Mormon church apologizes for posthumous baptism of Jews
LOS ANGELES (Reuters) - The Mormon church apologized on Tuesday for the posthumous baptism by its members of the parents of famed Nazi hunter and Holocaust survivor Simon Wiesenthal.
The posthumous baptisms were performed in Mormon churches in Utah, Arizona, and Idaho, according to the Simon Wiesenthal Center, a Jewish human rights organization named after the man who hunted down more than 1,000 Nazi war criminals including Adolf Eichmann in the years following the Holocaust.
The Church of Jesus Christ of Latter Day Saints, in its written apology, suggested that the action was the work of one member who they said has since been disciplined.
"We sincerely regret that the actions of an individual member of the Church led to the inappropriate submission of these names," Michael Purdy, a spokesman for the Church, said in a statement e-mailed to Reuters.
"The policy of the Church is that members can request these baptisms only for their own ancestors. Proxy baptisms of Holocaust victims are strictly prohibited," he added.
Wiesenthal's mother Rosa died at the Belzec concentration camp in Poland in 1942. His father, Asher Wiesenthal, died during the First World War.
The apology by the Mormon church came on the same day that Holocaust survivor and Nobel laureate Elie Wiesel called on Republican presidential candidate and prominent Mormon Mitt Romney to address the issue after Wiesel's own Holocaust victim parents were similarly baptized by the Mormon church.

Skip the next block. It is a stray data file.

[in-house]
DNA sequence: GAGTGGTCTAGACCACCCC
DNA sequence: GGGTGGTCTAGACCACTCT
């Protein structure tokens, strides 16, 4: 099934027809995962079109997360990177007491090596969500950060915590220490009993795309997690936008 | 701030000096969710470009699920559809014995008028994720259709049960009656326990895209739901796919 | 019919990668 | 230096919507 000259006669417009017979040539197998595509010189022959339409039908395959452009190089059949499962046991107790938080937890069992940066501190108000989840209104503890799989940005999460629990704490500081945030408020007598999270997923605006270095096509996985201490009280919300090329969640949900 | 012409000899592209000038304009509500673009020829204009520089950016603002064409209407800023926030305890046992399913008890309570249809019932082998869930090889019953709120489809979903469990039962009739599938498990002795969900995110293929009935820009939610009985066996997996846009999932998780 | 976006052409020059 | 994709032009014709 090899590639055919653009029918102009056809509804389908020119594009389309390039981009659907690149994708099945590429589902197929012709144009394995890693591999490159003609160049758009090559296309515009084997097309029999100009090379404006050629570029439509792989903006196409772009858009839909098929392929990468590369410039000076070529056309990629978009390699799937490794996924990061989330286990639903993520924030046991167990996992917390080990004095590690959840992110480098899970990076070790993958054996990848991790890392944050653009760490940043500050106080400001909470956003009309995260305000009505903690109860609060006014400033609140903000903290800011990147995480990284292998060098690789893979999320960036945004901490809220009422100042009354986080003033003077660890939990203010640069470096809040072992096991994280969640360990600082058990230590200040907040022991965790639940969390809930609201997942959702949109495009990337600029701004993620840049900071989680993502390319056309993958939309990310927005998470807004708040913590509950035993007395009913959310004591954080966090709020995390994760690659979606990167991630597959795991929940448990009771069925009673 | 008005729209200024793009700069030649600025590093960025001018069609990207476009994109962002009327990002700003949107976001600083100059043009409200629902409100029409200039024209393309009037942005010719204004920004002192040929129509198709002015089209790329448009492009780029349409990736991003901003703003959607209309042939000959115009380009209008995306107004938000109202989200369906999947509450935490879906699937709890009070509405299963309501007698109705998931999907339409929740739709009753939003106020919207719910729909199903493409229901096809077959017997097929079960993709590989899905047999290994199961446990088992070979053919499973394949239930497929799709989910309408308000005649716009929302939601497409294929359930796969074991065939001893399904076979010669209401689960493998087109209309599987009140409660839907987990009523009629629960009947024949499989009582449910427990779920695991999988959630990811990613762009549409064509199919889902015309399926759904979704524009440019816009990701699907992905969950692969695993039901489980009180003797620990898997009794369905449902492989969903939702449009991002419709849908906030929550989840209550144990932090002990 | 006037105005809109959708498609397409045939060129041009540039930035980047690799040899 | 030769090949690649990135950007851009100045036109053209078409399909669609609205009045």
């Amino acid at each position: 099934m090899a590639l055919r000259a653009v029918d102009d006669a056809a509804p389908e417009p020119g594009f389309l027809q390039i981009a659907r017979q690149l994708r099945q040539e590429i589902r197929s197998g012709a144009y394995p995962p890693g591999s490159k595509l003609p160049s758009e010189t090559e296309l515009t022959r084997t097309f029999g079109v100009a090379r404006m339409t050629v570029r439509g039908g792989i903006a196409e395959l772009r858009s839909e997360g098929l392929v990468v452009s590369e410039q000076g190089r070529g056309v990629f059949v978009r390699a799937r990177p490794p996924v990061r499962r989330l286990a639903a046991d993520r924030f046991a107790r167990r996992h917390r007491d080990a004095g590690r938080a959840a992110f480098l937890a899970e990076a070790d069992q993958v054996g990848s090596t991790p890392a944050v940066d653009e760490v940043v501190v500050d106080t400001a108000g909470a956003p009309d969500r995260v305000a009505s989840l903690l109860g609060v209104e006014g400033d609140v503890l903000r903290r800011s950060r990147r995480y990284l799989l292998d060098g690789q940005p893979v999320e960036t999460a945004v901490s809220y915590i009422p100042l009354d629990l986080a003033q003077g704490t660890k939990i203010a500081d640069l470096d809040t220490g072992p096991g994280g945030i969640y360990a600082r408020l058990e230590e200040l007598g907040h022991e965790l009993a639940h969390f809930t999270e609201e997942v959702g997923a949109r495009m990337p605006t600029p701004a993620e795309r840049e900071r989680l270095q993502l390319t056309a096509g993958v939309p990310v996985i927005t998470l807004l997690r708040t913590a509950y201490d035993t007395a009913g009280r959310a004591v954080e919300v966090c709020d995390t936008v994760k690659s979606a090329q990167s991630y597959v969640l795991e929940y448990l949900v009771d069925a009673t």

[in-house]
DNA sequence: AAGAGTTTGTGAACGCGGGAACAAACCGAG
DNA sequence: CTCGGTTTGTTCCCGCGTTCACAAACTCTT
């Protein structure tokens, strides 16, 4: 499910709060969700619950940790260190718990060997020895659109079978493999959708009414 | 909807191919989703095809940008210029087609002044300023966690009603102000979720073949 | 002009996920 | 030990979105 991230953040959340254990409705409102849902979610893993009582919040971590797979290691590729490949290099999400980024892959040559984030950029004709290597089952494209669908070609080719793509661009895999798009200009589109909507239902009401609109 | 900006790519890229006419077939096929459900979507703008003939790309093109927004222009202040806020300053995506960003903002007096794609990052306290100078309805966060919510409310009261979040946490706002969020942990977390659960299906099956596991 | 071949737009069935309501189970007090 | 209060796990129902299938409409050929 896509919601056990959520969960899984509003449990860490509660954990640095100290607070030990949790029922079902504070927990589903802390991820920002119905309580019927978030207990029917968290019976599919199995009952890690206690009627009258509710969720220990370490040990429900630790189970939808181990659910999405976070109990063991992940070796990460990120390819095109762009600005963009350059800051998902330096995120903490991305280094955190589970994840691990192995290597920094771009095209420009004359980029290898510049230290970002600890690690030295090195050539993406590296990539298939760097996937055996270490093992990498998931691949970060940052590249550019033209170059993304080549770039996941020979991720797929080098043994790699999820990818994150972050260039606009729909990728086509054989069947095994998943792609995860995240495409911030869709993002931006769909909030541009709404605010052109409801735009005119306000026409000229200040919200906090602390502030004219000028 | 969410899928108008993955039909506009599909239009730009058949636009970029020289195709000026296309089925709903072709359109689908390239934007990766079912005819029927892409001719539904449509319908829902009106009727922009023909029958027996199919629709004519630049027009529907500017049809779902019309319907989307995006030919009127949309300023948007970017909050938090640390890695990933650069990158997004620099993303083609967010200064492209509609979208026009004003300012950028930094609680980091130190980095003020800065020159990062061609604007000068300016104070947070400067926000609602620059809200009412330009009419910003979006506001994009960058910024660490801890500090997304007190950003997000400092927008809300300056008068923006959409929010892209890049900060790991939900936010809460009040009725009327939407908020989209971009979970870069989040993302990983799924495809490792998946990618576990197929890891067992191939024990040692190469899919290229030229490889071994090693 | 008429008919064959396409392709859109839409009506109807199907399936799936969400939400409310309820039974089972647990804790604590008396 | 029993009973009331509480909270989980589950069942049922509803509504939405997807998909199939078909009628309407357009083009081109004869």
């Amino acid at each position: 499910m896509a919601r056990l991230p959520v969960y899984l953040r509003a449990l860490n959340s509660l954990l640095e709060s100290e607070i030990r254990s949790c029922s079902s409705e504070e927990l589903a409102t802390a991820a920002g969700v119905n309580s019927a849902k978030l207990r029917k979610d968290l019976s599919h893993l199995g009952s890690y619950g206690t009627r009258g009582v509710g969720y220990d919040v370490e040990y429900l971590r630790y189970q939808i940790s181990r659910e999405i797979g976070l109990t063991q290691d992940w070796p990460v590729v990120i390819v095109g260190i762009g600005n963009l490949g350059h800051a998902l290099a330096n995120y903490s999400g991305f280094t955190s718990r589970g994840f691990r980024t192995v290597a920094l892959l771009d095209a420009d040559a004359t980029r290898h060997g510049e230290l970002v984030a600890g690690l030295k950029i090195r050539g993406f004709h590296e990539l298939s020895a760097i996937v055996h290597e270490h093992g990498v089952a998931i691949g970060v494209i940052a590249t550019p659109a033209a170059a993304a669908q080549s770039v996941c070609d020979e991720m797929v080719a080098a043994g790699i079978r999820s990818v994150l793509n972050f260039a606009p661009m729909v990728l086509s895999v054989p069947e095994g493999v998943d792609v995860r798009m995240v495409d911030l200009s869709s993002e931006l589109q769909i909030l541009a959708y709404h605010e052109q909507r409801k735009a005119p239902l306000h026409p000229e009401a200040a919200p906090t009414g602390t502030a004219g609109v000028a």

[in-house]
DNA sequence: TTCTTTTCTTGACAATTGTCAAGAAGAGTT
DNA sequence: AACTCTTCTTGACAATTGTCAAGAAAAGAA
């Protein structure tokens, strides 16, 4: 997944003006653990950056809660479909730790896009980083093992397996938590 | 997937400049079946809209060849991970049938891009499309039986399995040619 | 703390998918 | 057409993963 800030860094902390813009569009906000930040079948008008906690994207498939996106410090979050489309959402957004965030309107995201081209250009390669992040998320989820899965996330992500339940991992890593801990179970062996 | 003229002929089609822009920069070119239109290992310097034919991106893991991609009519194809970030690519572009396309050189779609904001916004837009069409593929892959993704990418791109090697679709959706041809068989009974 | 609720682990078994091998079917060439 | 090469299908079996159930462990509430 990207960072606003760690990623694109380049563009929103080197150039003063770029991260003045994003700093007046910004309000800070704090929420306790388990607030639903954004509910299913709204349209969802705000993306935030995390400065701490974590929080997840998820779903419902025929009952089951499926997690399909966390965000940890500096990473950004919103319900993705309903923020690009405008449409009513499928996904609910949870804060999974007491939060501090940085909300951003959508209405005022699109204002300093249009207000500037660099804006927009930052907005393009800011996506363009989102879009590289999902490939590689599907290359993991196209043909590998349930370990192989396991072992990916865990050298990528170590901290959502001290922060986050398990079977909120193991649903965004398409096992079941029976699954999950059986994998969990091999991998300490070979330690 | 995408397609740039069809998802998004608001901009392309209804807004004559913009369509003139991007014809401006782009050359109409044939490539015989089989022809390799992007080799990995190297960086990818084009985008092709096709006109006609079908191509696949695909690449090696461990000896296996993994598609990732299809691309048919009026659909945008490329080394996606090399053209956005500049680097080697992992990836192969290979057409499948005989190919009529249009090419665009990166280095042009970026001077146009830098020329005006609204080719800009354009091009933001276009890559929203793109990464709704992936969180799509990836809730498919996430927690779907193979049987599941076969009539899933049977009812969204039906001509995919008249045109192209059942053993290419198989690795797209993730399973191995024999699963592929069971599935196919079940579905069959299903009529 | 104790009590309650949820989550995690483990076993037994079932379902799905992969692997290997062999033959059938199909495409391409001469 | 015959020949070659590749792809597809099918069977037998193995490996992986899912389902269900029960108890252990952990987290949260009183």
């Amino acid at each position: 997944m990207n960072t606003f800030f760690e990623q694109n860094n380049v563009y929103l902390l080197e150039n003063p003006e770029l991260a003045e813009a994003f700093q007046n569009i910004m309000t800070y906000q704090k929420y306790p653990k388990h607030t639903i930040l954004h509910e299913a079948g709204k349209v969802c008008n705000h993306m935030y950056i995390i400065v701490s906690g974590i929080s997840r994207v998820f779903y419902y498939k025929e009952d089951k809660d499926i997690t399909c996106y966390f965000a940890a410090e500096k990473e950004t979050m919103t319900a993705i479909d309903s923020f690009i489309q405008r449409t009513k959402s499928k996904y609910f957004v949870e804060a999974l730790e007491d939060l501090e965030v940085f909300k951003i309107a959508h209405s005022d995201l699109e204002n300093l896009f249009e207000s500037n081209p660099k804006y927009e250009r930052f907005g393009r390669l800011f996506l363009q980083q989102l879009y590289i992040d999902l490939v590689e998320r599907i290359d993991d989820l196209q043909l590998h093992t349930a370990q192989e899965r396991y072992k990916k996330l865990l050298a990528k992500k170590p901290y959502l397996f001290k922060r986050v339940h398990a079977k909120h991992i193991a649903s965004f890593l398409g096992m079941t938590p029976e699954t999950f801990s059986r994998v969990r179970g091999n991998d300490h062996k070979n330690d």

"A heartfelt apology is certainly appropriate, but it rings hollow if it keeps happening again and again," Rabbi Abraham Cooper of the Simon Wiesenthal Center told Reuters.
Cooper participated in high-level meetings between Jews and Mormon officials since 1995 in an effort to halt such posthumous baptisms.
Simon Wiesenthal died of natural causes in 1995. Cooper, who knew Wiesenthal for 30 years, said he would have been deeply hurt by the actions of the Mormon churches that the Church of Latter Day Saints seems unable to control.
"He revered his mother. She raised him. He was unsuccessful in saving her during the Second World War," Cooper said. "If Simon Wiesenthal was alive today, he would be in deep pain."
Cooper called the actions "unacceptable," saying that people who lost everyone and everything and were murdered for being Jewish during the Holocaust should not have their souls hijacked by another religion.
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